One Time Jimmy Carter Sent A Note For Aliens Into Space


Jimmy Carter is a multifaceted gentleman. By day he practiced his trade of peanut farming or, alternatively, presidency. By night he gazed upon the stars, wondering who or what was gazing back, and wishing he could be pen pals with whoever roamed the cosmos far above. This fascination was rooted in an extraterrestrial sighting Jimmy experienced outside a Georgia restaurant in 1969. He described the spectacle as “the darndest thing” he had ever seen, and that man had seen some darnded things – this was not an incident he took lightly. In fact, the 39th president of the United States vowed on his campaign trail that if elected, he would share all of the country’s deepest darkest alien secrets with the public. He did get elected, probably on that claim alone, and in practice he did the country an even bigger solid: he sent the aliens a thoughtful, well worded love letter on behalf of the human race. Via Slate:

In the summer of 1977, he penned a three-paragraph letter to accompany the Voyager spacecraft. Today, that letter is traveling beyond our Solar System at speeds of eleven miles a second. It is the first letter in history to reach extrasolar space.

Carter was not the only human to send a message on Voyager—the “Golden Record” stowed onboard contained greetings in languages ranging from Sumerian to Welsh, as well as short speeches from UN delegates interwoven with whale sounds.

That’s right, whale sounds. I can only assume the logic behind the whale sounds overdub was “that sounds badass and aliens will appreciate how balls to the wall badass this is.” Carter’s letter, however, is a bit less pseudo-supernatural. In fact, it is profoundly human. Although the assumption that the aliens would have an understanding of written English shows maybe some slight hubris, the letter reads as a hopeful statement of humankind’s inevitable arc for peace, unity, and understanding.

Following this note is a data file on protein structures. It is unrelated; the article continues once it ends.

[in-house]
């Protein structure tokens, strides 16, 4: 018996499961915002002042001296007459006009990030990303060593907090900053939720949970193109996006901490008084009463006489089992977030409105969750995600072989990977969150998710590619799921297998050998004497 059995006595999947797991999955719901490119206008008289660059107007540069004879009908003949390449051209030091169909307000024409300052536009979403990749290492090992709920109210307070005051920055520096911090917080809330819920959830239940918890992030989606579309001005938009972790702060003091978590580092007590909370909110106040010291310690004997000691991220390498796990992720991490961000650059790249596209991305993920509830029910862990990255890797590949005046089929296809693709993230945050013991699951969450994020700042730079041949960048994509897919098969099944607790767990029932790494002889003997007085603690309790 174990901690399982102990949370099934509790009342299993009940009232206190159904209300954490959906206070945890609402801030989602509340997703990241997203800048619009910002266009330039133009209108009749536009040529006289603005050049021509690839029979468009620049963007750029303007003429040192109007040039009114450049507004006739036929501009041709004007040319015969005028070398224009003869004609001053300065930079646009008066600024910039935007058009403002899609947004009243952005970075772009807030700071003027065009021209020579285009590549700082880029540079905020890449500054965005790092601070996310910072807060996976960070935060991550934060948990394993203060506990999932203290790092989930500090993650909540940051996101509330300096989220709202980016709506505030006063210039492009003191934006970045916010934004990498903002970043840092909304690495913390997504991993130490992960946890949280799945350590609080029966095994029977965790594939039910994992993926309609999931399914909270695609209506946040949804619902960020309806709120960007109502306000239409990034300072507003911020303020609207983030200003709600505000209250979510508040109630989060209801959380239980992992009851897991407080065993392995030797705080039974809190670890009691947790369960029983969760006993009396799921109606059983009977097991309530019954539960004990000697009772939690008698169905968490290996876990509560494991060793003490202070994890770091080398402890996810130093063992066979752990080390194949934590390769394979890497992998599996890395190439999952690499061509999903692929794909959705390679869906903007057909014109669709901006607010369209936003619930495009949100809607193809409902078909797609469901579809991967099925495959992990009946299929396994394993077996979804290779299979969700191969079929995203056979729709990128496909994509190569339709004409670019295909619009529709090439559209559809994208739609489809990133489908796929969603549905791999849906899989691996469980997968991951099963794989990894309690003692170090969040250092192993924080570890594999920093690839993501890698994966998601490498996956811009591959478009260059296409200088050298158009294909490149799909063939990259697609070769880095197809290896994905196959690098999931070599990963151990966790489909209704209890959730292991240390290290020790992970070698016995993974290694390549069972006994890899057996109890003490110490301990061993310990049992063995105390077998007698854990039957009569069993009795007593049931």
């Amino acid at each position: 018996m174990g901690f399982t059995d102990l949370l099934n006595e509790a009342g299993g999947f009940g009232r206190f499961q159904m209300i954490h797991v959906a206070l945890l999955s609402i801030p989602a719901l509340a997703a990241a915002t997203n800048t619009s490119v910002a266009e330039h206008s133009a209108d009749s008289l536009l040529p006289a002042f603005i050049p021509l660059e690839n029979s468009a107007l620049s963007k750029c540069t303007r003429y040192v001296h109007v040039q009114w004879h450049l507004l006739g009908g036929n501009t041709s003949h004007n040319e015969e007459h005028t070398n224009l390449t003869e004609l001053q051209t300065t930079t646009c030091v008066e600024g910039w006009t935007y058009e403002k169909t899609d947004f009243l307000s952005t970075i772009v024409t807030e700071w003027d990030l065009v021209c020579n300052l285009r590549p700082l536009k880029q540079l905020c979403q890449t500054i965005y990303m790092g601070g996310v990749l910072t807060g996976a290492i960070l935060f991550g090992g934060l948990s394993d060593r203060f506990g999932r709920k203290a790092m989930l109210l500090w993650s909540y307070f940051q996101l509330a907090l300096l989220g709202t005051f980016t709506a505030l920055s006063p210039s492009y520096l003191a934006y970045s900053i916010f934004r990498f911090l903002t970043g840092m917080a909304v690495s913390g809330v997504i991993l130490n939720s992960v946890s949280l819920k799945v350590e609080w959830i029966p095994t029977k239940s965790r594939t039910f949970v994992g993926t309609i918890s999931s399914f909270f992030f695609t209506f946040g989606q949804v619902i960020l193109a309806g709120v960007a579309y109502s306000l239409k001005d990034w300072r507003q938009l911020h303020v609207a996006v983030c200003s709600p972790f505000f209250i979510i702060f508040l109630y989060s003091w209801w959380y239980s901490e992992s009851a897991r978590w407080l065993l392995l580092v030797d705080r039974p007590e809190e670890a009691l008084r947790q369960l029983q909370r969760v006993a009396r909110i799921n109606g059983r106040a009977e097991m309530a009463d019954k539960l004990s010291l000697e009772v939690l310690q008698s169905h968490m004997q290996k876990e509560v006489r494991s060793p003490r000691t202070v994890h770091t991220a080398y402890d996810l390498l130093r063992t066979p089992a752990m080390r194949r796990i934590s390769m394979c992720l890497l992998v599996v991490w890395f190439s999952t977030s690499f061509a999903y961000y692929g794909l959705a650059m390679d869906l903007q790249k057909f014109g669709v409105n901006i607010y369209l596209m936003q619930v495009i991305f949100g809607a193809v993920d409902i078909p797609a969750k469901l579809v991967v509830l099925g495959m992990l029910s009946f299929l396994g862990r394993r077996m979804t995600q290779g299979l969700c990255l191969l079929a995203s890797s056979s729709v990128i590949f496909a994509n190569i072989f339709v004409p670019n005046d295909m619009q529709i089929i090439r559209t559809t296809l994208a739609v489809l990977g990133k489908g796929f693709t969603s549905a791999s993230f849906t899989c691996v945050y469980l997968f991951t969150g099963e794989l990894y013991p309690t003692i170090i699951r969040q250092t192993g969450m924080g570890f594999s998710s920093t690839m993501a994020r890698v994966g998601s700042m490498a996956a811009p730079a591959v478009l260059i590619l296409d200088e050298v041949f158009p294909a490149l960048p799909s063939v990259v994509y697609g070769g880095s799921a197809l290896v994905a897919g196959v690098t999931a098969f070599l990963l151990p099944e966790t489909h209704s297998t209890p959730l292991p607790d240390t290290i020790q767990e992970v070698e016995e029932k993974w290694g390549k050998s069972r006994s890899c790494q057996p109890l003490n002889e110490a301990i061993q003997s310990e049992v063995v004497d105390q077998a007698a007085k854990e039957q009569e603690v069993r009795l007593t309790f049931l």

Attribution

Slate


Commentary Ticker

  • Google Glass Lets You Take Photos With Your Brain
    July 12, 2014 | 4:02 pm

    If you haven’t heard, electroencephalograms (EEGs) have been getting better. Way better. Artificial limbs and even video game controllers are utilizing the non-invasive brain-wave monitoring method to guide computers by thought. Now English startup This Place has developed a way to bring the technology to Google Glass, allowing Google’s wearable to read your mind. Well, […]

  • Android Art: The Accidental Selfies of Google Art Project
    July 5, 2014 | 11:11 am

    Within the cultural centers of the world lurks a mechanical beast draped in silver spinning madly and capturing everything, sometimes even itself. In 2011 Google created the Art Project, an initiative to bring their Street View technology inside the cultural epicenters of the world. Google enlisted 17 world-class museums in short time. Institutions such as […]

  • Purple Mountunes Majesty: The Most Patriotic Playlist
    July 4, 2014 | 12:13 pm

    A while ago, Paul Lamere of The Echo Nest, a music-analysis company, took to finding each state’s most distinctive, yet popular, artist in a viral article. Spotify took note, purchasing Echo Nest for their analytical talent. Together, they’ve released a blog post documenting each state’s most distinctively American song creating a patriotic playlist for the […]

  • Emojinealogy: Where the Heck Emojis Come From
    July 2, 2014 | 3:10 pm

    On June 16th, the Unicode Consortium announced that 250 new emoji would be added to the list of symbols available to people’s cellphones and computer devices. The list of the new symbols can be found on Emojipedia. And no, the list doesn’t include the much needed minority representation, but it does include your favorite (?) […]

  • The Decline and Fall of the American Mall
    June 24, 2014 | 9:07 pm

    For ages, the shopping mall was as essential to the architecture of suburbia as Levittowns and freeways. But in an era of online shopping, these epicenters of brick and mortar yesteryear are quietly being abandoned across the country. While the U.S. currently has around 1,500, the number may soon shrink, and rapidly, leading to abandoned […]

  • RSSArchive for Commentary Ticker »

Join our mailing list!



Trending on The Airspace